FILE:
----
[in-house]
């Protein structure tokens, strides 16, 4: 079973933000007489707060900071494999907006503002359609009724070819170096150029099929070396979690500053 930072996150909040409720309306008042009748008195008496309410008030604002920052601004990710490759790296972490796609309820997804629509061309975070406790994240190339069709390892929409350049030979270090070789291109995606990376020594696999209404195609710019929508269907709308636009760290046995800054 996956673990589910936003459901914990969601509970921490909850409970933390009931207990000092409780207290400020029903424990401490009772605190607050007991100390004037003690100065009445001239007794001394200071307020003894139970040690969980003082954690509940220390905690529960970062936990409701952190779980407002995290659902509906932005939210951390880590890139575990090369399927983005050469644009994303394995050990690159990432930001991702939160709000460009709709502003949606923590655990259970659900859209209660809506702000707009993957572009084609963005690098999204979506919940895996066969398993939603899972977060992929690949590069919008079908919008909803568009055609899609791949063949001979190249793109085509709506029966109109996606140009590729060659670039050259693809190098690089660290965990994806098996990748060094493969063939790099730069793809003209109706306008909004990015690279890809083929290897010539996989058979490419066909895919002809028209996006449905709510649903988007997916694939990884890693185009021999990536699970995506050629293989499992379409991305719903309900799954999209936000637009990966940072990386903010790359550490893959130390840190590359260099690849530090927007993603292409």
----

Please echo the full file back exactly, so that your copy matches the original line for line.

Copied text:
[in-house]
């Protein structure tokens, strides 16, 4: 079973933000007489707060900071494999907006503002359609009724070819170096150029099929070396979690500053 930072996150909040409720309306008042009748008195008496309410008030604002920052601004990710490759790296972490796609309820997804629509061309975070406790994240190339069709390892929409350049030979270090070789291109995606990376020594696999209404195609710019929508269907709308636009760290046995800054 996956673990589910936003459901914990969601509970921490909850409970933390009931207990000092409780207290400020029903424990401490009772605190607050007991100390004037003690100065009445001239007794001394200071307020003894139970040690969980003082954690509940220390905690529960970062936990409701952190779980407002995290659902509906932005939210951390880590890139575990090369399927983005050469644009994303394995050990690159990432930001991702939160709000460009709709502003949606923590655990259970659900859209209660809506702000707009993957572009084609963005690098999204979506919940895996066969398993939603899972977060992929690949590069919008079908919008909803568009055609899609791949063949001979190249793109085509709506029966109109996606140009590729060659670039050259693809190098690089660290965990994806098996990748060094493969063939790099730069793809003209109706306008909004990015690279890809083929290897010539996989058979490419066909895919002809028209996006449905709510649903988007997916694939990884890693185009021999990536699970995506050629293989499992379409991305719903309900799954999209936000637009990966940072990386903010790359550490893959130390840190590359260099690849530090927007993603292409």